Research spotlight: NIAR's wind tunnel
Three months ago, longtime Texas racer Al Lamb made history by riding his Honda motorcycle a two-way average speed of more than 262 miles per hour -- a new world record.
One of the biggest factors in Lamb’s success was the ability to speed test his motorcycle in the Walter H. Beech Wind Tunnel at Wichita State University’s National Institute for Aviation Research.
With the help of NIAR’s controlled laboratory environment, Lamb’s team analyzed details such as drag reduction and rider comfort to enhance the aerodynamic performance of his bike, said John Laffen, director of the Beech Wind Tunnel.
NIAR has been wind tunnel testing motorcycles for various manufacturers for about 20 years. The Beech Wind Tunnel is one of just a handful of major facilities on university campuses in the United States. Other similar facilities only exist at Texas A&M, University of Washington, University of Maryland and MIT.
Another notable racer, Leslie Porterfield, tested at WSU’s wind tunnel in 2010. Through the research done on her motorcycle, she managed to reduce drag by nearly 20 percent.
Porterfield went on to be named the fastest woman in the world on a motorcycle in 2011.
“The significance of the Beech Wind Tunnel to motorcycle race teams, aerospace companies, and everyone that uses our facility is the provision and availability of this research laboratory to provide a controlled, repeatable environment for aerodynamic research,” Laffen said.
How it works
While the Beech Wind Tunnel has proven beneficial to cyclists, it was originally built in 1948 to serve the needs of local aviation research. At the time, it was the largest wind tunnel in the Midwest.
The wind tunnel is a subsonic closed loop tunnel with a test section seven feet high, 10 feet wide and 12 foot long. Air speeds in the test section can reach in excess of 200 miles per hour.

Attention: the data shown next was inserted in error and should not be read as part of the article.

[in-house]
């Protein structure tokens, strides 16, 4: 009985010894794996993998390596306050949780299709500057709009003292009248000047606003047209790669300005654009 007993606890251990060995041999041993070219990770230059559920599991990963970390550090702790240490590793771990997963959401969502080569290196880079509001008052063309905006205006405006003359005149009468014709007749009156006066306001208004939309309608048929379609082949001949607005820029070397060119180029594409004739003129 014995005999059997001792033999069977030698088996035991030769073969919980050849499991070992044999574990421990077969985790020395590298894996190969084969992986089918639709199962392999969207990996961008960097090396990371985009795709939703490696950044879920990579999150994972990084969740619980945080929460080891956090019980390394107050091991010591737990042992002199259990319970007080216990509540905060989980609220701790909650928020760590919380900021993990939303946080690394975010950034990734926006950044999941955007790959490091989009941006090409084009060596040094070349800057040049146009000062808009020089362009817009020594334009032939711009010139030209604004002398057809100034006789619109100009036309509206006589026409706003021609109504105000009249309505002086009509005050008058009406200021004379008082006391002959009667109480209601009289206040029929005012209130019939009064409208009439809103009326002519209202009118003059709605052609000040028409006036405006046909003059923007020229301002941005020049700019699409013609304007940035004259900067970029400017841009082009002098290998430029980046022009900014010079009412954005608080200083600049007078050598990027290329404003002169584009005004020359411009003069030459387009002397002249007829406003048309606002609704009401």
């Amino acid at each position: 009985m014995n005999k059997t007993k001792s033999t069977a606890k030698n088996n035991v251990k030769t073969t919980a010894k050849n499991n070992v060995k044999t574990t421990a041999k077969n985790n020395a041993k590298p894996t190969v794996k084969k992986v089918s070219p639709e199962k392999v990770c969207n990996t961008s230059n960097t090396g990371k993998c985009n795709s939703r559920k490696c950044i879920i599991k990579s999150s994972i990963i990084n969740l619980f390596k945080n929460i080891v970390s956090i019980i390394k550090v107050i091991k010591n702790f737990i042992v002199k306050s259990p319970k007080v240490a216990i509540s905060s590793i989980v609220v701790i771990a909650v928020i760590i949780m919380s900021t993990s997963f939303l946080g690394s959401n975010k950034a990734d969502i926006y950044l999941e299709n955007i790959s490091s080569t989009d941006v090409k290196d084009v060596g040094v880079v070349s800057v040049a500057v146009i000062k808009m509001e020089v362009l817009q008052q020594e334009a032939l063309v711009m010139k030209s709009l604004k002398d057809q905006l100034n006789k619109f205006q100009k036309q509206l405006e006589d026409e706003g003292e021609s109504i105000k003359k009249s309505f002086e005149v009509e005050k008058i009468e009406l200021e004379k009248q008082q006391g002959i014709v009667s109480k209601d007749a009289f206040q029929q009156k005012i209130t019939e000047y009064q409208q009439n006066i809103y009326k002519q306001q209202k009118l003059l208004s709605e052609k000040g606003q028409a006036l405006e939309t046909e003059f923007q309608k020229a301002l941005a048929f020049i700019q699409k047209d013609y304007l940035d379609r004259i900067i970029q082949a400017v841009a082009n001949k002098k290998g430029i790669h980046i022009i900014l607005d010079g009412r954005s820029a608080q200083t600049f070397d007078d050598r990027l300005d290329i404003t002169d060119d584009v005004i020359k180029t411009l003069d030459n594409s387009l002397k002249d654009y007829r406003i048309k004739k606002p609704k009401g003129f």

A liquid-filled heat exchanger is used to limit temperature rises in the tunnel and permit full-speed operation all day, seven days a week.
Over the years, it has been used for a variety of tests and purposes including a Junior Olympic skier, Olympic cyclists, model of Kemper Arena roof, curbside dumpster, snowmobiles, motorcycles, antennas, car toppers, early automobiles and hurricane emergency response vehicle models.
The wind tunnel has seen many changes in order to maintain quality and efficiency. The idea to build the tunnel was proposed in 1946 by Walter H. Beech, former president of Beech Aircraft Co., and Dwane L. Wallace, former president of Cessna Aircraft Co., who needed a place to do aeronautical research in Wichita.
The project, directed by Ken Razak, former director of the School of Engineering at the University of Wichita, cost $165,000 and took two years to build.
The most substantial upgrade to the tunnel was finished in January 2005. It cost $6 million and involved a modernization of the tunnel’s test section, control room, fan and balance.
Most recently, the wind tunnel is being used to develop innovative new products, including unmanned aerial systems and the Learjet 85.
“The Beech Wind Tunnel is an important part of Wichita’s aviation history and its future,” said Tracee Friess, NIAR marketing and communication manager. “It was used not only used to develop some of the earliest Beechcraft, Cessna and Learjet aircraft models, but led to the establishment of NIAR itself.”